Back at the beginning of March 2007, HonestReporting's Backspin blog drew attention to a research paper published by Harvard University, which examined media coverage of the 2006 Lebanon War. The conclusion: Hezbollah succeeded at using the media as a weapon against Israel. Perhaps unsurprisingly, the mainstream media, having allowed themselves to be cynically manipulated by the Hezbollah propaganda machine, failed to report the findings of the Harvard study.
While the initial lack of publicity was disappointing, a number of blogs have recently revisited the study, generating a surge in internet-led interest. This prompted the Jerusalem Post to report:
"An open society, Israel, is victimized by its own openness," Marvin Kalb and Dr. Carol Saivetz of the Shorenstein Center of Harvard University concluded in their research paper, "The Israeli-Hezbollah War of 2006: The Media as a Weapon in Asymmetrical Conflict." "A closed sect, Hizbullah, can retain almost total control of the daily message of journalism and propaganda," manipulating its image to the world, the February 28 paper found.
"In strictly military terms, Israel did not lose to Hizbullah in this war, but it clearly did not win. In the war of information, news and propaganda, the battlefield central to Hizbullah's strategy, Israel lost this war," Kalb and Saivetz concluded.
Hizbullah was able to exploit skillfully the technological innovations wrought by the internet and the demands of the 24/7 news cycle, and constructed the narrative story line for the "first really 'live' war in history" where "the camera and the computer" were "weapons of war," they argued.
For Hizbullah, the Second Lebanon War was a "crucial battle in a broader, ongoing war, linking religious fundamentalism to Arab nationalism." Its chosen field of battle was the media and its strategic aim was to win the hearts and minds of the Arab world.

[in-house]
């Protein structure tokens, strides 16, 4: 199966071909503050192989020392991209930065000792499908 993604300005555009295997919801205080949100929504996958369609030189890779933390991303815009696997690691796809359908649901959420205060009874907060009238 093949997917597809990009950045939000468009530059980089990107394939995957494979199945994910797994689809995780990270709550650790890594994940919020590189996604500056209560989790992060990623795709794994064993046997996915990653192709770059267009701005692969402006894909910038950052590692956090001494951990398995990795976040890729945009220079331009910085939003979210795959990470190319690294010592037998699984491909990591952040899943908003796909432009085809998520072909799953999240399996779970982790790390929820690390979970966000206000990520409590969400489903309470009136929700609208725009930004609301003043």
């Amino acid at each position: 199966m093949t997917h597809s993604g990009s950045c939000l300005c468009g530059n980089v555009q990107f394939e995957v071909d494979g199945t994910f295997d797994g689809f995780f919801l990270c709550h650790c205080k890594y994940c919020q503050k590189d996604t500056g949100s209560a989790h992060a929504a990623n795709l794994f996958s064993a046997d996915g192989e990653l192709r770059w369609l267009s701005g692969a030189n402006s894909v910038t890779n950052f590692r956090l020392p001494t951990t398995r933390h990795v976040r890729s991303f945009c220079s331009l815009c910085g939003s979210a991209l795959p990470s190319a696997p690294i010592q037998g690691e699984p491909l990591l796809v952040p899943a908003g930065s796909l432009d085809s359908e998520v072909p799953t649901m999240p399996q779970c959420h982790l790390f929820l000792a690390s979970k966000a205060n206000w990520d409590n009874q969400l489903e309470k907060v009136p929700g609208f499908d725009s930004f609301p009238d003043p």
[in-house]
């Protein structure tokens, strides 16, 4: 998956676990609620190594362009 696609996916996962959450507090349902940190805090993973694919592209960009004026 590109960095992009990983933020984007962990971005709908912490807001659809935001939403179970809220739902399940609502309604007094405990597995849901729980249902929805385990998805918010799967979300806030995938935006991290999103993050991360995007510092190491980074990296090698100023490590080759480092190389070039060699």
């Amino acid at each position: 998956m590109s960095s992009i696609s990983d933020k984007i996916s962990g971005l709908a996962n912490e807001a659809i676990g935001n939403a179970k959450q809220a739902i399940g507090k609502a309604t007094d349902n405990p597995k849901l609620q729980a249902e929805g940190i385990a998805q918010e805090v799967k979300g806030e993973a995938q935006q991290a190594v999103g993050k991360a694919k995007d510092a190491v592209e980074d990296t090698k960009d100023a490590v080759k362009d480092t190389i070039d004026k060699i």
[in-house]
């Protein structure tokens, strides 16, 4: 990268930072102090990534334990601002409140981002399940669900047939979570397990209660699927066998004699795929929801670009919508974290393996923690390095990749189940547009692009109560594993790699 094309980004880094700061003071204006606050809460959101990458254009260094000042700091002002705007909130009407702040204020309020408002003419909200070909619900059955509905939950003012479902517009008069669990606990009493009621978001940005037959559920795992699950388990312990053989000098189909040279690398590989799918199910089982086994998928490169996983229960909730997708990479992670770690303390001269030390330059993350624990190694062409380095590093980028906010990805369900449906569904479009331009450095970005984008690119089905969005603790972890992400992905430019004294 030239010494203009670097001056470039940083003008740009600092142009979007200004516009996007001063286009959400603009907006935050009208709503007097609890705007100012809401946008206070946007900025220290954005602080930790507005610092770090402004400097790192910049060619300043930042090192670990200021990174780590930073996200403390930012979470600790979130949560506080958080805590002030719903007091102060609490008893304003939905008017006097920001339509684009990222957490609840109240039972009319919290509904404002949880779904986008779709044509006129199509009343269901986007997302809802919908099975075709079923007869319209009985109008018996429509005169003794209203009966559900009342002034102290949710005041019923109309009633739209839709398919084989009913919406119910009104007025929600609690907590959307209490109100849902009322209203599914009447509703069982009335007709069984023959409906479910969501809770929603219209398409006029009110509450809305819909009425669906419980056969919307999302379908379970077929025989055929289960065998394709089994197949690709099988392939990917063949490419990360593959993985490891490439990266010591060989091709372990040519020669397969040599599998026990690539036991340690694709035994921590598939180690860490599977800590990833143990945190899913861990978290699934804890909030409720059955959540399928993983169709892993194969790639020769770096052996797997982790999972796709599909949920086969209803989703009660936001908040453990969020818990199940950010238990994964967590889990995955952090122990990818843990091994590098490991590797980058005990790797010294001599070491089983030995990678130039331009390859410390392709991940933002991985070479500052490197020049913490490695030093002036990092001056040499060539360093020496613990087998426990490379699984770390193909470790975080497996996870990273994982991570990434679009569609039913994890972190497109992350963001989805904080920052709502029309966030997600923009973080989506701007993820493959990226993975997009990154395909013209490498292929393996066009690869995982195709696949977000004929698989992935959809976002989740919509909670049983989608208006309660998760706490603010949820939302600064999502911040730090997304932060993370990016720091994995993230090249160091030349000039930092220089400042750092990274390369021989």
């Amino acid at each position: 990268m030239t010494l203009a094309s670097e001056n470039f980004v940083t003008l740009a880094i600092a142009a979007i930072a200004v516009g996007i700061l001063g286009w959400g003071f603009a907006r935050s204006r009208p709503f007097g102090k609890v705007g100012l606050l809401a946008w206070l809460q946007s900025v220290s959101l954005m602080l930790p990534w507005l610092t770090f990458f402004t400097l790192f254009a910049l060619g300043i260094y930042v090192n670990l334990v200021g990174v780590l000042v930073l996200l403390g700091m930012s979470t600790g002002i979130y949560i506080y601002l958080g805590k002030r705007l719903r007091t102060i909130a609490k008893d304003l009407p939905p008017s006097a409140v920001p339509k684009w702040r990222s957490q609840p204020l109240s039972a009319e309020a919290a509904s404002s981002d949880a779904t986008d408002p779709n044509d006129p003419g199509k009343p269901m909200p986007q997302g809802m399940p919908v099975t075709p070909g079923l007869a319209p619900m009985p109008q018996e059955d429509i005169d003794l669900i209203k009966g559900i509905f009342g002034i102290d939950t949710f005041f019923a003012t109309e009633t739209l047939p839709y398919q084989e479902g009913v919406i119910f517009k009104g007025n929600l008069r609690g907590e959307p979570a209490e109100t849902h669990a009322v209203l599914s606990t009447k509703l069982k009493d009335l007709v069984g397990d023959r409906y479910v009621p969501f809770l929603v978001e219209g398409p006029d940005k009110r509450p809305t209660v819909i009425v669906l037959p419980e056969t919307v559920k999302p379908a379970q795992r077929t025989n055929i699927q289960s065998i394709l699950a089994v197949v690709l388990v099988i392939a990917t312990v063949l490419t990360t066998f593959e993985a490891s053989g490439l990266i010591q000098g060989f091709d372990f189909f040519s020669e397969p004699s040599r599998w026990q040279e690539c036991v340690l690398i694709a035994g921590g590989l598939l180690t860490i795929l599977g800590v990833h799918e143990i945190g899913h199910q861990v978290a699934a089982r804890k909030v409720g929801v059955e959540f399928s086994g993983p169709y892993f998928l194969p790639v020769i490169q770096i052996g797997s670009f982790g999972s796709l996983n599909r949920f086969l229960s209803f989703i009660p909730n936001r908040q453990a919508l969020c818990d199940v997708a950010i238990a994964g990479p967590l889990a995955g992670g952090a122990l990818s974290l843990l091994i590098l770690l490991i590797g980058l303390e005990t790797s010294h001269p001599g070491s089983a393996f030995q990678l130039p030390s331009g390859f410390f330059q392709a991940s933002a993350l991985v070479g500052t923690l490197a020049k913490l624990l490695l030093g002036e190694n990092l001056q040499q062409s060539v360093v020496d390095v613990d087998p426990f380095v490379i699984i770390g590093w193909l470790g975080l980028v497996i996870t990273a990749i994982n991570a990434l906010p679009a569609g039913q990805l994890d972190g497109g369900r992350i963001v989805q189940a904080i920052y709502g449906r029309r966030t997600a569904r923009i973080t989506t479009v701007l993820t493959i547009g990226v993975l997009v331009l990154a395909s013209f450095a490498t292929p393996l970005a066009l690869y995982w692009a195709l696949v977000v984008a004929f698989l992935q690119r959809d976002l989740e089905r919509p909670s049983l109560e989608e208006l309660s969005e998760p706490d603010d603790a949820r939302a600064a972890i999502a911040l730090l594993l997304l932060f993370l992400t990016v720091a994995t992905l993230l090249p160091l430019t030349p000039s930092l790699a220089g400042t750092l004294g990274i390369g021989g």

Citing US and Australian military experts, Kalb and Saivetz stated Hizbullah believed the "historic struggle between Western modernity and Islamic fundamentalism will ultimately be resolved" on the "information battlefield." Hizbullah's media strategy was crafted to achieve this end, they said.
In the Second Lebanon War, Hizbullah limited access to Western reporters, "orchestrated" events and manipulated journalists with threats of expulsion if they violated its reporting rules. And the press largely complied with the restrictions that were "reminiscent of the Soviet era," Kalb and Saivetz found.
In one example cited by the paper, on a tour of a Shi'ite neighborhood of Beirut damaged by IAF air strikes, Hizbullah warned reporters not to "wander off on their own or speak to residents" and to photograph only approved sights. If the press violated these rules, "cameras would be confiscated, film or tape destroyed, and offending reporters would never be allowed access to Hizbullah officials or Hizbullah-controlled areas."
"At one point, apparently on cue, a Hizbullah minder signaled for ambulances to rev up their engines, set off their sirens and drive noisily down the street. The scene was orchestrated, designed to provide a photo op, and reporters went along for the ride."
"So far as we know" Kalb and Saivetz stated, all of the reporters on the tour only CNN's Anderson Cooper reported on the "attempt to create and control a story." The rest of the press "followed the Hizbullah script."
Read the full JPost article here. The full Harvard publication (in pdf format) can be found on HonestReporting's Media Bias Research page.
HonestReporting addressed many of the mainstream media's failings during the Lebanon War, including doctored photography, the reporting of staged incidents as fact, and biased or inaccurate journalism. This comprehensive Harvard publication should be read by all media organizations that value high journalistic standards.
We hope that this report will finally get the attention that it deserves and ask our subscribers to help multiply its reach. Please not only take the time to read the Harvard report, but also forward it to your local or national news outlets so that the media may learn the valuable lessons that it contains. Contact details for many media outlets can be found here.
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